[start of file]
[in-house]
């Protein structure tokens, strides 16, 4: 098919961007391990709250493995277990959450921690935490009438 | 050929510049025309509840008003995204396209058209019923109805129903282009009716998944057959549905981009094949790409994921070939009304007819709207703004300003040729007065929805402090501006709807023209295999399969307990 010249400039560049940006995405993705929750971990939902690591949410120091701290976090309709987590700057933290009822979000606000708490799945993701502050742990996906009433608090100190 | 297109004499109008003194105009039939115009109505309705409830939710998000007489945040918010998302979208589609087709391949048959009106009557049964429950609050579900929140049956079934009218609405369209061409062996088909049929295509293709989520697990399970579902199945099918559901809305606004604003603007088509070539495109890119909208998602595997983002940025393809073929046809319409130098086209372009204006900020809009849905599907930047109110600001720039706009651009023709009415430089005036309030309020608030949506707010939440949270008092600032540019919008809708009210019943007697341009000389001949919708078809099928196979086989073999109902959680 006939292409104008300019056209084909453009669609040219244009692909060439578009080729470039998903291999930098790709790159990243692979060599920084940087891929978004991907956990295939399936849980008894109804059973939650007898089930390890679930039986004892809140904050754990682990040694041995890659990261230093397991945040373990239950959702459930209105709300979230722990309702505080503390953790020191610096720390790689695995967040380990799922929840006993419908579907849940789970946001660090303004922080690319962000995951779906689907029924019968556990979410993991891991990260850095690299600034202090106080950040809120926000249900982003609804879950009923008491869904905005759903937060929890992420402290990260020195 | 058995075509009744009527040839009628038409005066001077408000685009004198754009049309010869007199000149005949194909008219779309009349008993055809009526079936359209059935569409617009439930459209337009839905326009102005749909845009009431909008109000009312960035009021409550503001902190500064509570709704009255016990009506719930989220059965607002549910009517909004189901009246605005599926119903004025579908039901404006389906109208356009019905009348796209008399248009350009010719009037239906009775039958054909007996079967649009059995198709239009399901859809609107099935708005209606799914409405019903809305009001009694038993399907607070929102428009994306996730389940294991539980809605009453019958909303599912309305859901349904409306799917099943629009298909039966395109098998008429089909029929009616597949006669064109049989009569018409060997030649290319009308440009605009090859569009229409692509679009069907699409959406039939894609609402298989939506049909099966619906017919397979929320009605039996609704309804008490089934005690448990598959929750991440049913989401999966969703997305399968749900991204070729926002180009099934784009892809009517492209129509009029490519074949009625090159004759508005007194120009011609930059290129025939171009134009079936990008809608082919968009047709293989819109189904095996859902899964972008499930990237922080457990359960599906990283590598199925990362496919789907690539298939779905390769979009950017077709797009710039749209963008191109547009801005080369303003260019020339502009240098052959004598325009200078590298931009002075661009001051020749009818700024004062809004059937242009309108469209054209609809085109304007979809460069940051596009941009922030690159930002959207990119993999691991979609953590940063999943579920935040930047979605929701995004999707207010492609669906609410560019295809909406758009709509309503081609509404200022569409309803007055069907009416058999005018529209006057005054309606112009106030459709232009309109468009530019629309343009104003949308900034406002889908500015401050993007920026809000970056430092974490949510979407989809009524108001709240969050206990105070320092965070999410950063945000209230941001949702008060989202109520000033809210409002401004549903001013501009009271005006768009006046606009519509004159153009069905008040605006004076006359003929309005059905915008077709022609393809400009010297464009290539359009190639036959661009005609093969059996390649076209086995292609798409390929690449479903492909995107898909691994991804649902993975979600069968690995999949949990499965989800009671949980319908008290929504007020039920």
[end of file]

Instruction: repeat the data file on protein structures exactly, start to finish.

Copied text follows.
[in-house]
């Protein structure tokens, strides 16, 4: 098919961007391990709250493995277990959450921690935490009438 | 050929510049025309509840008003995204396209058209019923109805129903282009009716998944057959549905981009094949790409994921070939009304007819709207703004300003040729007065929805402090501006709807023209295999399969307990 010249400039560049940006995405993705929750971990939902690591949410120091701290976090309709987590700057933290009822979000606000708490799945993701502050742990996906009433608090100190 | 297109004499109008003194105009039939115009109505309705409830939710998000007489945040918010998302979208589609087709391949048959009106009557049964429950609050579900929140049956079934009218609405369209061409062996088909049929295509293709989520697990399970579902199945099918559901809305606004604003603007088509070539495109890119909208998602595997983002940025393809073929046809319409130098086209372009204006900020809009849905599907930047109110600001720039706009651009023709009415430089005036309030309020608030949506707010939440949270008092600032540019919008809708009210019943007697341009000389001949919708078809099928196979086989073999109902959680 006939292409104008300019056209084909453009669609040219244009692909060439578009080729470039998903291999930098790709790159990243692979060599920084940087891929978004991907956990295939399936849980008894109804059973939650007898089930390890679930039986004892809140904050754990682990040694041995890659990261230093397991945040373990239950959702459930209105709300979230722990309702505080503390953790020191610096720390790689695995967040380990799922929840006993419908579907849940789970946001660090303004922080690319962000995951779906689907029924019968556990979410993991891991990260850095690299600034202090106080950040809120926000249900982003609804879950009923008491869904905005759903937060929890992420402290990260020195 | 058995075509009744009527040839009628038409005066001077408000685009004198754009049309010869007199000149005949194909008219779309009349008993055809009526079936359209059935569409617009439930459209337009839905326009102005749909845009009431909008109000009312960035009021409550503001902190500064509570709704009255016990009506719930989220059965607002549910009517909004189901009246605005599926119903004025579908039901404006389906109208356009019905009348796209008399248009350009010719009037239906009775039958054909007996079967649009059995198709239009399901859809609107099935708005209606799914409405019903809305009001009694038993399907607070929102428009994306996730389940294991539980809605009453019958909303599912309305859901349904409306799917099943629009298909039966395109098998008429089909029929009616597949006669064109049989009569018409060997030649290319009308440009605009090859569009229409692509679009069907699409959406039939894609609402298989939506049909099966619906017919397979929320009605039996609704309804008490089934005690448990598959929750991440049913989401999966969703997305399968749900991204070729926002180009099934784009892809009517492209129509009029490519074949009625090159004759508005007194120009011609930059290129025939171009134009079936990008809608082919968009047709293989819109189904095996859902899964972008499930990237922080457990359960599906990283590598199925990362496919789907690539298939779905390769979009950017077709797009710039749209963008191109547009801005080369303003260019020339502009240098052959004598325009200078590298931009002075661009001051020749009818700024004062809004059937242009309108469209054209609809085109304007979809460069940051596009941009922030690159930002959207990119993999691991979609953590940063999943579920935040930047979605929701995004999707207010492609669906609410560019295809909406758009709509309503081609509404200022569409309803007055069907009416058999005018529209006057005054309606112009106030459709232009309109468009530019629309343009104003949308900034406002889908500015401050993007920026809000970056430092974490949510979407989809009524108001709240969050206990105070320092965070999410950063945000209230941001949702008060989202109520000033809210409002401004549903001013501009009271005006768009006046606009519509004159153009069905008040605006004076006359003929309005059905915008077709022609393809400009010297464009290539359009190639036959661009005609093969059996390649076209086995292609798409390929690449479903492909995107898909691994991804649902993975979600069968690995999949949990499965989800009671949980319908008290929504007020039920």